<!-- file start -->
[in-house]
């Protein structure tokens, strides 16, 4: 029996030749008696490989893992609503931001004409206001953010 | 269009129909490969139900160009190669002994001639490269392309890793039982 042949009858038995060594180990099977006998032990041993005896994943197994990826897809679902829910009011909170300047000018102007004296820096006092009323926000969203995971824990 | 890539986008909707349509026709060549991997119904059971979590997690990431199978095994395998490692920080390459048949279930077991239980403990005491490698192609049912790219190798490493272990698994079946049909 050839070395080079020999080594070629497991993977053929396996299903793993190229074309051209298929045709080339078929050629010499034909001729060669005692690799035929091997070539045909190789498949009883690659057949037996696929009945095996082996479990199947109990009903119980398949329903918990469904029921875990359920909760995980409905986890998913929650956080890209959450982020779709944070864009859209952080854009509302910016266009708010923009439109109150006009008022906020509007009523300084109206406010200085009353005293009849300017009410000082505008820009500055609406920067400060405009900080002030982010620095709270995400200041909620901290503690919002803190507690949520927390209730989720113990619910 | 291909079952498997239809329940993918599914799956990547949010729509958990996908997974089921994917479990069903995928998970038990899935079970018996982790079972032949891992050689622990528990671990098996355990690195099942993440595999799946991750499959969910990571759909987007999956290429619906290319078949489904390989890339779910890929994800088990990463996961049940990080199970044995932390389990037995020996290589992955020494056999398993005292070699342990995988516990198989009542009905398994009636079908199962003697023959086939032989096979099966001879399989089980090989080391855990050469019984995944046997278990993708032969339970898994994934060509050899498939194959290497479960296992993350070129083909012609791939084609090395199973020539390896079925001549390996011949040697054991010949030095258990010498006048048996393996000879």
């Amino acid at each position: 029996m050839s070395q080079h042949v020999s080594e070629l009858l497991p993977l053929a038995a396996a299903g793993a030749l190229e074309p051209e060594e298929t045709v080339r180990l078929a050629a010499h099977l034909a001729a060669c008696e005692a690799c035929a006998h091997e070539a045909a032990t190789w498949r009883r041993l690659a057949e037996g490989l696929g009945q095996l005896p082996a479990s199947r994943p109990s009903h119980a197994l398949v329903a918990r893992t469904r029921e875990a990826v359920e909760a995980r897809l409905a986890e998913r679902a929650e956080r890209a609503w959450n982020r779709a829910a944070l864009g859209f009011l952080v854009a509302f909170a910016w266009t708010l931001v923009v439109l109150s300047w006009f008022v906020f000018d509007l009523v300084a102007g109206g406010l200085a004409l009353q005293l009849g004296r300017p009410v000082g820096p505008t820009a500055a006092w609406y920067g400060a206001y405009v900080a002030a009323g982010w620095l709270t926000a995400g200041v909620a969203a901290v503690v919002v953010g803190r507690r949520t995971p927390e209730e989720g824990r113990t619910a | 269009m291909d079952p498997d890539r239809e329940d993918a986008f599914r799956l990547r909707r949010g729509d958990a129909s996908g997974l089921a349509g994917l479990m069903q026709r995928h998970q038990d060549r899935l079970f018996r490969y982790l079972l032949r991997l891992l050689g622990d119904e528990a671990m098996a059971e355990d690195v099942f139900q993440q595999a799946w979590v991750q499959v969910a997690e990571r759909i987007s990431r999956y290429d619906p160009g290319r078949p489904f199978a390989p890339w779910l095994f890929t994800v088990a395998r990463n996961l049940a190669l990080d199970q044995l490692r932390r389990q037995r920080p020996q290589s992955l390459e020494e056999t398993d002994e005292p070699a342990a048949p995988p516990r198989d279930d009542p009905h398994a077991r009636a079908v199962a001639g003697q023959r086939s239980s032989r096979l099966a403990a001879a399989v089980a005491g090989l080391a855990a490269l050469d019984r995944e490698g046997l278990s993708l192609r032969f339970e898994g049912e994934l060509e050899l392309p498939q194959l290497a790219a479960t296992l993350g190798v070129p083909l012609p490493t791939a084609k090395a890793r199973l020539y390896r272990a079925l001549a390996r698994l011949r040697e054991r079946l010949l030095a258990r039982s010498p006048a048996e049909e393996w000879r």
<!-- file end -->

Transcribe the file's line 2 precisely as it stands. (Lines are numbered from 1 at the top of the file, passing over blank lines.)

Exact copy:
């Protein structure tokens, strides 16, 4: 029996030749008696490989893992609503931001004409206001953010 | 269009129909490969139900160009190669002994001639490269392309890793039982 042949009858038995060594180990099977006998032990041993005896994943197994990826897809679902829910009011909170300047000018102007004296820096006092009323926000969203995971824990 | 890539986008909707349509026709060549991997119904059971979590997690990431199978095994395998490692920080390459048949279930077991239980403990005491490698192609049912790219190798490493272990698994079946049909 050839070395080079020999080594070629497991993977053929396996299903793993190229074309051209298929045709080339078929050629010499034909001729060669005692690799035929091997070539045909190789498949009883690659057949037996696929009945095996082996479990199947109990009903119980398949329903918990469904029921875990359920909760995980409905986890998913929650956080890209959450982020779709944070864009859209952080854009509302910016266009708010923009439109109150006009008022906020509007009523300084109206406010200085009353005293009849300017009410000082505008820009500055609406920067400060405009900080002030982010620095709270995400200041909620901290503690919002803190507690949520927390209730989720113990619910 | 291909079952498997239809329940993918599914799956990547949010729509958990996908997974089921994917479990069903995928998970038990899935079970018996982790079972032949891992050689622990528990671990098996355990690195099942993440595999799946991750499959969910990571759909987007999956290429619906290319078949489904390989890339779910890929994800088990990463996961049940990080199970044995932390389990037995020996290589992955020494056999398993005292070699342990995988516990198989009542009905398994009636079908199962003697023959086939032989096979099966001879399989089980090989080391855990050469019984995944046997278990993708032969339970898994994934060509050899498939194959290497479960296992993350070129083909012609791939084609090395199973020539390896079925001549390996011949040697054991010949030095258990010498006048048996393996000879």